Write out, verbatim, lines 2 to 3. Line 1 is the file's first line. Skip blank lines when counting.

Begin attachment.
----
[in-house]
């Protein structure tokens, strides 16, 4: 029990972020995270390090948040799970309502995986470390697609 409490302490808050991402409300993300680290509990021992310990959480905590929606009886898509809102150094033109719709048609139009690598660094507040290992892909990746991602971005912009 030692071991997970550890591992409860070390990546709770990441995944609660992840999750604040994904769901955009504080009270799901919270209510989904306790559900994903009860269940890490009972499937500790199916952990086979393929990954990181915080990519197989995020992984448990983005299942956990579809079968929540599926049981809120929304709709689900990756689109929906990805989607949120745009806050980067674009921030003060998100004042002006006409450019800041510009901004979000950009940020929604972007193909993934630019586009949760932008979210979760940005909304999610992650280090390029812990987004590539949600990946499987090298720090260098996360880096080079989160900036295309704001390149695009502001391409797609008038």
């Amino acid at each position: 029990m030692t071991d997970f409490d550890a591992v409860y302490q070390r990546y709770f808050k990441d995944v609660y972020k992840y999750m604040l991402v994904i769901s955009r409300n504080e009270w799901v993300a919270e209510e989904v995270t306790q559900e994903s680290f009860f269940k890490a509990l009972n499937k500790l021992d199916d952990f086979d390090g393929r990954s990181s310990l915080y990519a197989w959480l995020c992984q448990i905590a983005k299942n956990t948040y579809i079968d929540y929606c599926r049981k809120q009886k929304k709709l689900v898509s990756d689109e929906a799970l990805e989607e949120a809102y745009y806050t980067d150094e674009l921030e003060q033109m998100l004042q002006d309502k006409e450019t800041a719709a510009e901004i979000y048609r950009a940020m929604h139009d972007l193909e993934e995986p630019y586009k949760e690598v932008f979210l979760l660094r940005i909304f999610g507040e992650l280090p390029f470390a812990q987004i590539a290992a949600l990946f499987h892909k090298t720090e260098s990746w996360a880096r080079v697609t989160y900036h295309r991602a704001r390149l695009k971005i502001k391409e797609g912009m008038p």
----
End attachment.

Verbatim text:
């Protein structure tokens, strides 16, 4: 029990972020995270390090948040799970309502995986470390697609 409490302490808050991402409300993300680290509990021992310990959480905590929606009886898509809102150094033109719709048609139009690598660094507040290992892909990746991602971005912009 030692071991997970550890591992409860070390990546709770990441995944609660992840999750604040994904769901955009504080009270799901919270209510989904306790559900994903009860269940890490009972499937500790199916952990086979393929990954990181915080990519197989995020992984448990983005299942956990579809079968929540599926049981809120929304709709689900990756689109929906990805989607949120745009806050980067674009921030003060998100004042002006006409450019800041510009901004979000950009940020929604972007193909993934630019586009949760932008979210979760940005909304999610992650280090390029812990987004590539949600990946499987090298720090260098996360880096080079989160900036295309704001390149695009502001391409797609008038």
């Amino acid at each position: 029990m030692t071991d997970f409490d550890a591992v409860y302490q070390r990546y709770f808050k990441d995944v609660y972020k992840y999750m604040l991402v994904i769901s955009r409300n504080e009270w799901v993300a919270e209510e989904v995270t306790q559900e994903s680290f009860f269940k890490a509990l009972n499937k500790l021992d199916d952990f086979d390090g393929r990954s990181s310990l915080y990519a197989w959480l995020c992984q448990i905590a983005k299942n956990t948040y579809i079968d929540y929606c599926r049981k809120q009886k929304k709709l689900v898509s990756d689109e929906a799970l990805e989607e949120a809102y745009y806050t980067d150094e674009l921030e003060q033109m998100l004042q002006d309502k006409e450019t800041a719709a510009e901004i979000y048609r950009a940020m929604h139009d972007l193909e993934e995986p630019y586009k949760e690598v932008f979210l979760l660094r940005i909304f999610g507040e992650l280090p390029f470390a812990q987004i590539a290992a949600l990946f499987h892909k090298t720090e260098s990746w996360a880096r080079v697609t989160y900036h295309r991602a704001r390149l695009k971005i502001k391409e797609g912009m008038p």